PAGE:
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Pinpointing terror passengers poses problems with profiling

Cash-bought one way flight tickets could spell signs of terrorism under wide spread passenger profiling, according to a top behavioural psychologist.

As airline passenger profiling is introduced to the UK under a mist of speculation, panic and alleged discrimination, forensic psychologist Dr Jeremy Quayle claims "there is little an individual can do to avoid a potential threat using appearance and character descriptions."

Dr Quayle is a leading researcher in the study of cognition and behaviour at Sheffield Hallam University and has experience in the prison service. He explains: "A key problem in the area of passenger profiling is that genuine threats to airline security are extremely rare, meaning that data concerning the characteristics of airline terrorists is scarce. Most terrorists would be classed as 'first-time offenders'. Consequently accurate risk levels derived from this data is likely to be poor in comparison, for example, to predicting the likelihood of a sex offender re-offending. Therefore predictions have to be based on indirect factors and informed guesses rather than reliable statistical evidence."

"Characteristics of offenders such as being socially isolated, associating with criminal peers or having a cold, callous attitude towards victims of offences can be used as risk predictors, but many of these ideas cannot be generalised to predicting who will commit a terrorist attack. It is however widely assumed a terrorist is unlikely to participate in a frequent flyer programme or pay for a return ticket with a credit card, since these would reveal information about their identity."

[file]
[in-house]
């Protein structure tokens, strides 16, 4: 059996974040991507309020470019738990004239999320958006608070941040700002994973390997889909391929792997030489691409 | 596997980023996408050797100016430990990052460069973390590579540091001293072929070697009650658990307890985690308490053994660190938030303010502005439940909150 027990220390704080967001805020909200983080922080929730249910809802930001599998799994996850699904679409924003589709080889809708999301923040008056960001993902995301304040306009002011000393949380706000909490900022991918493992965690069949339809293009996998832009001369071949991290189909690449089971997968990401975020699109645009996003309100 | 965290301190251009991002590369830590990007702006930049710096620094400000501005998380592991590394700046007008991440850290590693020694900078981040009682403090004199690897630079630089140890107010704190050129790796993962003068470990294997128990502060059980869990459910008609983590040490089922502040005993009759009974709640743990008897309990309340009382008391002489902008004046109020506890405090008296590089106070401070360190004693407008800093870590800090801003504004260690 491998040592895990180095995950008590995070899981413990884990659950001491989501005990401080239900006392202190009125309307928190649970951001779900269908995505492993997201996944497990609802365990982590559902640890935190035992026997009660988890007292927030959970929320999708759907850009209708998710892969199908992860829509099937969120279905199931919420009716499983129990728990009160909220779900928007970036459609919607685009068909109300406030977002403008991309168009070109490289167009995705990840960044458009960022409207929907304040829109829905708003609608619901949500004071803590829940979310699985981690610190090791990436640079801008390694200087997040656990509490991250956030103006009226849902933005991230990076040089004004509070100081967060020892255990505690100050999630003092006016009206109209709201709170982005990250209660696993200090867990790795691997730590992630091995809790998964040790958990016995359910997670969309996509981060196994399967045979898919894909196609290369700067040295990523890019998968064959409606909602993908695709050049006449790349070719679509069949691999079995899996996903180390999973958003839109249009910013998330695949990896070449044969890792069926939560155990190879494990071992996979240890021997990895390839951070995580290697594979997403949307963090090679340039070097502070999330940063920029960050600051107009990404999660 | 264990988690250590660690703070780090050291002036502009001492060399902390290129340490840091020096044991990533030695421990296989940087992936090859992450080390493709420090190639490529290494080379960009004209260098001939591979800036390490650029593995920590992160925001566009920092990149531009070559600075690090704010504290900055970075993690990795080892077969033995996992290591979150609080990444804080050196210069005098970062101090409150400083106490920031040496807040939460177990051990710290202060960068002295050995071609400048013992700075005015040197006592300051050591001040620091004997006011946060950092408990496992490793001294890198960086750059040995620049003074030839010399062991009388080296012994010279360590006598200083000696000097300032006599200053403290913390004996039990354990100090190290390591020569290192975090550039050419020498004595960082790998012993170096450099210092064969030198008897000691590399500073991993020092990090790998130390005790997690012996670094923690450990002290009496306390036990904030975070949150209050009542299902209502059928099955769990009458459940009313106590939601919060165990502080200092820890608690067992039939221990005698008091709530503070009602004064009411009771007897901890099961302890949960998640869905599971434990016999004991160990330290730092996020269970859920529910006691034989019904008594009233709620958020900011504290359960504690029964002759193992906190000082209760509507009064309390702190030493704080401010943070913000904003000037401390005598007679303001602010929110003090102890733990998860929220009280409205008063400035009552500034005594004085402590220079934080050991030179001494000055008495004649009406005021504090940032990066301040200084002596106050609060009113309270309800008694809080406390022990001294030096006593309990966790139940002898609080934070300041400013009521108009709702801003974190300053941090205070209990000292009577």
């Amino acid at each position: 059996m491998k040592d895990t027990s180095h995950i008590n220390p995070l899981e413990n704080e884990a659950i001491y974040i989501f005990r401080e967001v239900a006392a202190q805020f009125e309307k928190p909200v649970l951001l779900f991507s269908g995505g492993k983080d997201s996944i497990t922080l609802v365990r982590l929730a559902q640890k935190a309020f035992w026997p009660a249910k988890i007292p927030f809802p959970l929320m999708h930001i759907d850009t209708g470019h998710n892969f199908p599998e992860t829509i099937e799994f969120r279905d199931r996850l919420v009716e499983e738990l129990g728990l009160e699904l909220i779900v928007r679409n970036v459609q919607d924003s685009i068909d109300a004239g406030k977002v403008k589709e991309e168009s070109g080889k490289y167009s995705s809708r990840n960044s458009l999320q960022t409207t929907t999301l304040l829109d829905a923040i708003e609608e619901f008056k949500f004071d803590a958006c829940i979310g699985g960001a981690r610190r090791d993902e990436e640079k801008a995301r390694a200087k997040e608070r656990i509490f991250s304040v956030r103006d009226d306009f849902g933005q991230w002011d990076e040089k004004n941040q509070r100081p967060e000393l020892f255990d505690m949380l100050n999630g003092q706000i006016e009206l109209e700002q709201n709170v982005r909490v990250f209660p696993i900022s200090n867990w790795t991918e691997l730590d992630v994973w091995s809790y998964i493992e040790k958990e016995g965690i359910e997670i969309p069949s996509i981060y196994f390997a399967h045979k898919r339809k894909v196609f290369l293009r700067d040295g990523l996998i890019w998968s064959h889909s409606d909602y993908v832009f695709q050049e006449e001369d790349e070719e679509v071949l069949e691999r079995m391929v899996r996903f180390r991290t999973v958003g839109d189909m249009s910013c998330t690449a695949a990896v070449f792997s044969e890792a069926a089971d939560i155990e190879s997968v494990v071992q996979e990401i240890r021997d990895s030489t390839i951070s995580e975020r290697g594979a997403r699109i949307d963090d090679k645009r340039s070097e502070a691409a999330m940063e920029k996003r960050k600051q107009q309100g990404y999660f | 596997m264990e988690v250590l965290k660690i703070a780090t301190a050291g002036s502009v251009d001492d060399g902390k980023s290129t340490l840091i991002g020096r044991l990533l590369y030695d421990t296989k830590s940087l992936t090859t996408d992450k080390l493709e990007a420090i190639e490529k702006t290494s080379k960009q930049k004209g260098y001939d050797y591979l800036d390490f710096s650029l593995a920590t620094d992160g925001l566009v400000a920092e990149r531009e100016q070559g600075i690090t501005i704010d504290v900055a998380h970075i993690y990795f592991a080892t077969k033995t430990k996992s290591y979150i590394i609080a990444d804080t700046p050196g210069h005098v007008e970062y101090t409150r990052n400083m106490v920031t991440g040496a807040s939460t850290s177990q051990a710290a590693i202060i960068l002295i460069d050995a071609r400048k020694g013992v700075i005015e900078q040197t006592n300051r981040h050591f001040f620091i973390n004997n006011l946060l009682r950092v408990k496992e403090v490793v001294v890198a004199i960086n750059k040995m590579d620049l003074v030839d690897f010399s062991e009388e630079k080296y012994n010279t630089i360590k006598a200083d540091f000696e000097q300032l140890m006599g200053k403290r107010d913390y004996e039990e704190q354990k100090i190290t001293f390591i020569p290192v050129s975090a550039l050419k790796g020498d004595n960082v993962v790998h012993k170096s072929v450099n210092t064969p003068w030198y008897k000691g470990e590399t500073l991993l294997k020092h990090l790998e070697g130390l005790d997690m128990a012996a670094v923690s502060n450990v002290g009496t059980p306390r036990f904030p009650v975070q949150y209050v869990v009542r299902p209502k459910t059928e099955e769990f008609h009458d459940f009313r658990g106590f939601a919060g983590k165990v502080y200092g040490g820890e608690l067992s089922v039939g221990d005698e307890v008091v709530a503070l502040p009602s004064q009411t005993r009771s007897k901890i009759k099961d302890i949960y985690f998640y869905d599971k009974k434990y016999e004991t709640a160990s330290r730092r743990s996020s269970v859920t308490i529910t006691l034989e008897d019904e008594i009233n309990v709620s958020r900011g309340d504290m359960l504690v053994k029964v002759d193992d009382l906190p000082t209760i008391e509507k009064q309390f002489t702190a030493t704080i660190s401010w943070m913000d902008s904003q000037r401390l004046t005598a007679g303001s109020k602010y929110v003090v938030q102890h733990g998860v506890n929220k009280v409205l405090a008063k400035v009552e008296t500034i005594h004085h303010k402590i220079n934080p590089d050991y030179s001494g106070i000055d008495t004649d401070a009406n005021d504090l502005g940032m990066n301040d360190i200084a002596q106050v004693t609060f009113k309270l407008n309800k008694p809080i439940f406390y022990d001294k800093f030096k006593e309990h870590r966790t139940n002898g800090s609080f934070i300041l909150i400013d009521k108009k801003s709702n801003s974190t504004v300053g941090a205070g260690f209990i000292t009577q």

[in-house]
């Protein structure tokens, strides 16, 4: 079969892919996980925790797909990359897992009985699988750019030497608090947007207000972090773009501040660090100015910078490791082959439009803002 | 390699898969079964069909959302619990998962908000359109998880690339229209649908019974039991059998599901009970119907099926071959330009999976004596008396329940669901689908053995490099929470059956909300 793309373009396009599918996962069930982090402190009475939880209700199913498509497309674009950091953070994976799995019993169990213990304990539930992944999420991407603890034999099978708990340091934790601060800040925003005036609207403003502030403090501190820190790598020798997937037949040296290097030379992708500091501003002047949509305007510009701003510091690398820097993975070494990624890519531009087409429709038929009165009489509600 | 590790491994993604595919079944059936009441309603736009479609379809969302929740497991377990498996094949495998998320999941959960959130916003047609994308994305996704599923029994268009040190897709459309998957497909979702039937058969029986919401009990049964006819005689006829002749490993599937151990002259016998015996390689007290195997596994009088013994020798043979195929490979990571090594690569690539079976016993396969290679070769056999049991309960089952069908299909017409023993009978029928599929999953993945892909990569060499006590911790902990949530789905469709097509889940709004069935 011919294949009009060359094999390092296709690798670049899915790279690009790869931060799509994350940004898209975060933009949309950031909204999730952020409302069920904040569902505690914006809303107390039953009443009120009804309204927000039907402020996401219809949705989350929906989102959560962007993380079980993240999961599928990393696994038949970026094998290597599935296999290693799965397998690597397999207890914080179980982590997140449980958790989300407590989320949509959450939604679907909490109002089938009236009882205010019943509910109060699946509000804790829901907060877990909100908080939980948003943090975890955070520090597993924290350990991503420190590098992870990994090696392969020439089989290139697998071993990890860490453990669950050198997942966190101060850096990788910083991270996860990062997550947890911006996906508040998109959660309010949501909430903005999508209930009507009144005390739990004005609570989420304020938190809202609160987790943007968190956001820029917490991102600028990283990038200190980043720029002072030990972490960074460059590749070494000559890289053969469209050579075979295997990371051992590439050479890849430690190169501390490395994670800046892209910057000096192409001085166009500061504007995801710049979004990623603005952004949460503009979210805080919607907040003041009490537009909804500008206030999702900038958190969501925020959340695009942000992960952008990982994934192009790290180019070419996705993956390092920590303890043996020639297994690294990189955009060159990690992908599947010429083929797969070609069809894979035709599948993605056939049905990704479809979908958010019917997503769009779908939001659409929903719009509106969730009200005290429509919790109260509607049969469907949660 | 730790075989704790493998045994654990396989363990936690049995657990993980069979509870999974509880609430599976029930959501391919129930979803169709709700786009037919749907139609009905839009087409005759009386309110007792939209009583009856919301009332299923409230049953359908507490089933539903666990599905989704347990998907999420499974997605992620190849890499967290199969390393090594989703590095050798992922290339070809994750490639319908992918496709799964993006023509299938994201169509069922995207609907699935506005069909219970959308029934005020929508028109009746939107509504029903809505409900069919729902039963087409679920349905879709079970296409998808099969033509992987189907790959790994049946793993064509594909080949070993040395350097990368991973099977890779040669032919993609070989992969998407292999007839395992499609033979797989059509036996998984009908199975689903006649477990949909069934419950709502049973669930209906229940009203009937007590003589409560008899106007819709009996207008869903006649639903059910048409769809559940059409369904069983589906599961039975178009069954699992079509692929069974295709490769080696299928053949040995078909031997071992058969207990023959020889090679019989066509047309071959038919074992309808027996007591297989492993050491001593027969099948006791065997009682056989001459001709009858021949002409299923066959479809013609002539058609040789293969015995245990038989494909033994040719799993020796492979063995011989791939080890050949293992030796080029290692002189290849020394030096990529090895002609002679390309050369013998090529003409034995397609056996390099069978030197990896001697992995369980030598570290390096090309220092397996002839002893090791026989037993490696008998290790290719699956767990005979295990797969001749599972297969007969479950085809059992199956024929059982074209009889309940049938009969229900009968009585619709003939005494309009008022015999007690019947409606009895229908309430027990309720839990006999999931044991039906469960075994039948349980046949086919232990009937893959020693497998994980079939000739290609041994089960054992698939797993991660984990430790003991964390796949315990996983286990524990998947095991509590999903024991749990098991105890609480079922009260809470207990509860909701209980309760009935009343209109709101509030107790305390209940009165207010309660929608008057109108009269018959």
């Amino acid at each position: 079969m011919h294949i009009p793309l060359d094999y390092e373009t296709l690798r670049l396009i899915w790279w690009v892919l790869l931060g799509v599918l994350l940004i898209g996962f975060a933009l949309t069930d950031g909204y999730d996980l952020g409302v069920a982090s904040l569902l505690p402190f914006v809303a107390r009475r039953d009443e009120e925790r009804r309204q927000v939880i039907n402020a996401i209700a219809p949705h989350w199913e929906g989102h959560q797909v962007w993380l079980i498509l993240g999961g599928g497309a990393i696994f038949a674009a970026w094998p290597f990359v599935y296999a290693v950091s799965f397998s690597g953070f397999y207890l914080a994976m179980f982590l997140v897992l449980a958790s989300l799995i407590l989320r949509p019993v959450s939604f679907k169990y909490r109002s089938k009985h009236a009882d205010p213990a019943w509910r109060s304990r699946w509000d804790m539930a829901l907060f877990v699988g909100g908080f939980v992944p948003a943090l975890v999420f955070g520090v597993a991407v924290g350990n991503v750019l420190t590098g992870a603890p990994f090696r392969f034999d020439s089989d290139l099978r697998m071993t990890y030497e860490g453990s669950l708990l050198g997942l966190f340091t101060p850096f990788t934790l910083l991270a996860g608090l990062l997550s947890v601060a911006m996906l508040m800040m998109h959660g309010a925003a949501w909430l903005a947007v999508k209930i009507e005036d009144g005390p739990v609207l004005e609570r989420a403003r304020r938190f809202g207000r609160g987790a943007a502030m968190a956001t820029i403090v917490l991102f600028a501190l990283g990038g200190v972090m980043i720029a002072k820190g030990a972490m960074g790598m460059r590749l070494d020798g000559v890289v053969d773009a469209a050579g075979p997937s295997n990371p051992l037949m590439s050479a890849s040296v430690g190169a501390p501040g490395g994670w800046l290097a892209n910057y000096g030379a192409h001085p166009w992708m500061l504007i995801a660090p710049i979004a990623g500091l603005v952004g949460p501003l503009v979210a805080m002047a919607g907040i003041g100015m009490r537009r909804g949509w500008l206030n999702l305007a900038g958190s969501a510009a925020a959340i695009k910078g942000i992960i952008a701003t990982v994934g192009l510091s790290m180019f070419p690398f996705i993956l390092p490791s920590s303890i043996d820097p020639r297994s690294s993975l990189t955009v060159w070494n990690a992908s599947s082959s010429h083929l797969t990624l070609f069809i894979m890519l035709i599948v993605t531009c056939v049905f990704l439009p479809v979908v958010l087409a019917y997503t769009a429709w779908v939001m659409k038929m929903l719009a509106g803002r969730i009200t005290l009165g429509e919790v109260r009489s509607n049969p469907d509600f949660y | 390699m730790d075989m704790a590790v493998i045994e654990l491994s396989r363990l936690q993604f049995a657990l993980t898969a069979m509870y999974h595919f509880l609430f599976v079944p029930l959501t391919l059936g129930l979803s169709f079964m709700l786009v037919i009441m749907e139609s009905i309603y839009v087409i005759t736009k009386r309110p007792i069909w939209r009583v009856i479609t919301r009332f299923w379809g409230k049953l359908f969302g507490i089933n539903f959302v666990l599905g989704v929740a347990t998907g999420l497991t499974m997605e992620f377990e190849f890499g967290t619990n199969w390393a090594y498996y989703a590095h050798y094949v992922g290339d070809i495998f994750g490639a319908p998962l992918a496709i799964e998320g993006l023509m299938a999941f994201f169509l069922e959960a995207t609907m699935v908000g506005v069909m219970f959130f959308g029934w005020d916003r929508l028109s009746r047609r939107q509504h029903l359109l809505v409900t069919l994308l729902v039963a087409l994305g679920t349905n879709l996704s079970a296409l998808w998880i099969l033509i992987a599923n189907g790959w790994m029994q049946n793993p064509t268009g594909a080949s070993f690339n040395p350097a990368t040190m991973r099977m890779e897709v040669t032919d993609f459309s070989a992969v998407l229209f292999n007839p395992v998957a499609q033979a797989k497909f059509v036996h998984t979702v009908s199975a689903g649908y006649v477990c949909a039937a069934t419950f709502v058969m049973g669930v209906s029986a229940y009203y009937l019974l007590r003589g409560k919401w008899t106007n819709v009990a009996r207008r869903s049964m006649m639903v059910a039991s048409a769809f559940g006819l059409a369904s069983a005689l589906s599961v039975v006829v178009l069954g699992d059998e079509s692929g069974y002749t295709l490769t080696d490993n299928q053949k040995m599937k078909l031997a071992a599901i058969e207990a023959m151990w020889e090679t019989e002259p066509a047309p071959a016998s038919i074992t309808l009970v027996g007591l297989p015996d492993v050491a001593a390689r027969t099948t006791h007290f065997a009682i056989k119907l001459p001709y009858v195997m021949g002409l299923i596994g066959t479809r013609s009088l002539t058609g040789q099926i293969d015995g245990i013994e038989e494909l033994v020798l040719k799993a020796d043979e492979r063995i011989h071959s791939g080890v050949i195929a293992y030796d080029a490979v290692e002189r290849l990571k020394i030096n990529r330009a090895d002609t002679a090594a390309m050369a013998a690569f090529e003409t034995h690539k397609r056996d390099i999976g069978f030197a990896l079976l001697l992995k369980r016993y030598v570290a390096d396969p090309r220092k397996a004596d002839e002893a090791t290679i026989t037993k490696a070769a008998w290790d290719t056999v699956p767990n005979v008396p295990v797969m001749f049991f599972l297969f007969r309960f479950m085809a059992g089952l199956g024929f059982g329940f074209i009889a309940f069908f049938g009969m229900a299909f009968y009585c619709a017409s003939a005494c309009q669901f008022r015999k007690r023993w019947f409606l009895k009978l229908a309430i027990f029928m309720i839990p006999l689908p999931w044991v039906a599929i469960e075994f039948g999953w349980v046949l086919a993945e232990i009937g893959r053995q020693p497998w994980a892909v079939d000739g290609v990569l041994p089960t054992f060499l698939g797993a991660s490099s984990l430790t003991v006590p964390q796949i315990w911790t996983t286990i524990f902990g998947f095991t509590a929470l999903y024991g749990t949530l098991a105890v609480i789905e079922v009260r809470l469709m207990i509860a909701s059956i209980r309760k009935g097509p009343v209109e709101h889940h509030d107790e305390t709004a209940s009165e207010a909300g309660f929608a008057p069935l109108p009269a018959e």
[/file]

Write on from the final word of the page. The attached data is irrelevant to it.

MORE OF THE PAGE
In spite of recent high profile interest in passenger profiling, it has been used as a security measure by US airlines for more than twenty years. There are two approaches. Firstly, passenger lists are cross checked against government lists of suspected terrorists. Secondly data concerning the characteristics of non-offending passengers are compared and analysed with those who have gone onto commit terrorist acts to establish 'risk factors'. Computer passenger profiling systems then assign a risk assessment 'score' colour for each passenger in green for low risk, yellow for moderate risk and red for high risk.

"Actuarial risk prediction is based on the notion that the greatest predictor of future conduct is past behaviour. This type of passenger profiling will work provided large enough bodies of accurate, representative data concerning passengers and terrorists are collected and analysed. If someone has offended in a specific way in the past, they are more likely to offend again in a similar way.

"The actual risk factors airlines use are secret however they insist they do not include factors such as race, religion or national origin. Indeed this makes a great deal of sense. Whilst individuals involved in recent threats to airline security may have been Muslim and Arabic or Asian in appearance, many millions of airline passengers who would never consider threatening airline security also fit this description."

Donna Goodwin | alfa
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